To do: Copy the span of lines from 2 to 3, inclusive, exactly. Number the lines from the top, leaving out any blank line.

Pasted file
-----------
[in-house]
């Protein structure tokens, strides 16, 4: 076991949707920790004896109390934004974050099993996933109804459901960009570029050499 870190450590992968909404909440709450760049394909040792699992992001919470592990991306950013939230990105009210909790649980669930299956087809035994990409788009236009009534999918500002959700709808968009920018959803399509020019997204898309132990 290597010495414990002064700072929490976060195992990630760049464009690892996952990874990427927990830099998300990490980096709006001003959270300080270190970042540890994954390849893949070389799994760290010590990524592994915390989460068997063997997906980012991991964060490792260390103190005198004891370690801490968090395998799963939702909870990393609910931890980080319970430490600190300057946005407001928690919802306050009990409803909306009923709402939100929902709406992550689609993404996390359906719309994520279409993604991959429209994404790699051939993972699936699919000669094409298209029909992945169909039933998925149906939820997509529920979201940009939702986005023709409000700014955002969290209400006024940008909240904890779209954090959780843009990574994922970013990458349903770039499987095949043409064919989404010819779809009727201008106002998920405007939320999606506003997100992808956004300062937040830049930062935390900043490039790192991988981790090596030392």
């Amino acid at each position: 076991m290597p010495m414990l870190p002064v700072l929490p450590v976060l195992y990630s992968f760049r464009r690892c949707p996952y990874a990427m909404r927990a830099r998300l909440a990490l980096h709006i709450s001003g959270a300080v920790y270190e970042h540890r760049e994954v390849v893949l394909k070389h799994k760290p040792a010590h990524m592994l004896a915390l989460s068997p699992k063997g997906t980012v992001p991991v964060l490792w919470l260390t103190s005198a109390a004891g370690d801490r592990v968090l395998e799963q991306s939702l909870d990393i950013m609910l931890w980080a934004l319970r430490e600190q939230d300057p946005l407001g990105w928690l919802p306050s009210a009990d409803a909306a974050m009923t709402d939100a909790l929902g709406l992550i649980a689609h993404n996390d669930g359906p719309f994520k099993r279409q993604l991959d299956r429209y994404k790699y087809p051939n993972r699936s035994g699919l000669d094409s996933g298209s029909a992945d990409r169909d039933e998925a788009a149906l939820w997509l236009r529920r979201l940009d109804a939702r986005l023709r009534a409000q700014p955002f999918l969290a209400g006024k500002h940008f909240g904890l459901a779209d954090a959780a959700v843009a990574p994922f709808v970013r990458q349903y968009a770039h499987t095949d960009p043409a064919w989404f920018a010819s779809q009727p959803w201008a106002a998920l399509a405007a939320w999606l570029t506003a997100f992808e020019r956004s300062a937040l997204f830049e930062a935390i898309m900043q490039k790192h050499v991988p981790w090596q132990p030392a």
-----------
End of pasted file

């Protein structure tokens, strides 16, 4: 076991949707920790004896109390934004974050099993996933109804459901960009570029050499 870190450590992968909404909440709450760049394909040792699992992001919470592990991306950013939230990105009210909790649980669930299956087809035994990409788009236009009534999918500002959700709808968009920018959803399509020019997204898309132990 290597010495414990002064700072929490976060195992990630760049464009690892996952990874990427927990830099998300990490980096709006001003959270300080270190970042540890994954390849893949070389799994760290010590990524592994915390989460068997063997997906980012991991964060490792260390103190005198004891370690801490968090395998799963939702909870990393609910931890980080319970430490600190300057946005407001928690919802306050009990409803909306009923709402939100929902709406992550689609993404996390359906719309994520279409993604991959429209994404790699051939993972699936699919000669094409298209029909992945169909039933998925149906939820997509529920979201940009939702986005023709409000700014955002969290209400006024940008909240904890779209954090959780843009990574994922970013990458349903770039499987095949043409064919989404010819779809009727201008106002998920405007939320999606506003997100992808956004300062937040830049930062935390900043490039790192991988981790090596030392």
């Amino acid at each position: 076991m290597p010495m414990l870190p002064v700072l929490p450590v976060l195992y990630s992968f760049r464009r690892c949707p996952y990874a990427m909404r927990a830099r998300l909440a990490l980096h709006i709450s001003g959270a300080v920790y270190e970042h540890r760049e994954v390849v893949l394909k070389h799994k760290p040792a010590h990524m592994l004896a915390l989460s068997p699992k063997g997906t980012v992001p991991v964060l490792w919470l260390t103190s005198a109390a004891g370690d801490r592990v968090l395998e799963q991306s939702l909870d990393i950013m609910l931890w980080a934004l319970r430490e600190q939230d300057p946005l407001g990105w928690l919802p306050s009210a009990d409803a909306a974050m009923t709402d939100a909790l929902g709406l992550i649980a689609h993404n996390d669930g359906p719309f994520k099993r279409q993604l991959d299956r429209y994404k790699y087809p051939n993972r699936s035994g699919l000669d094409s996933g298209s029909a992945d990409r169909d039933e998925a788009a149906l939820w997509l236009r529920r979201l940009d109804a939702r986005l023709r009534a409000q700014p955002f999918l969290a209400g006024k500002h940008f909240g904890l459901a779209d954090a959780a959700v843009a990574p994922f709808v970013r990458q349903y968009a770039h499987t095949d960009p043409a064919w989404f920018a010819s779809q009727p959803w201008a106002a998920l399509a405007a939320w999606l570029t506003a997100f992808e020019r956004s300062a937040l997204f830049e930062a935390i898309m900043q490039k790192h050499v991988p981790w090596q132990p030392a």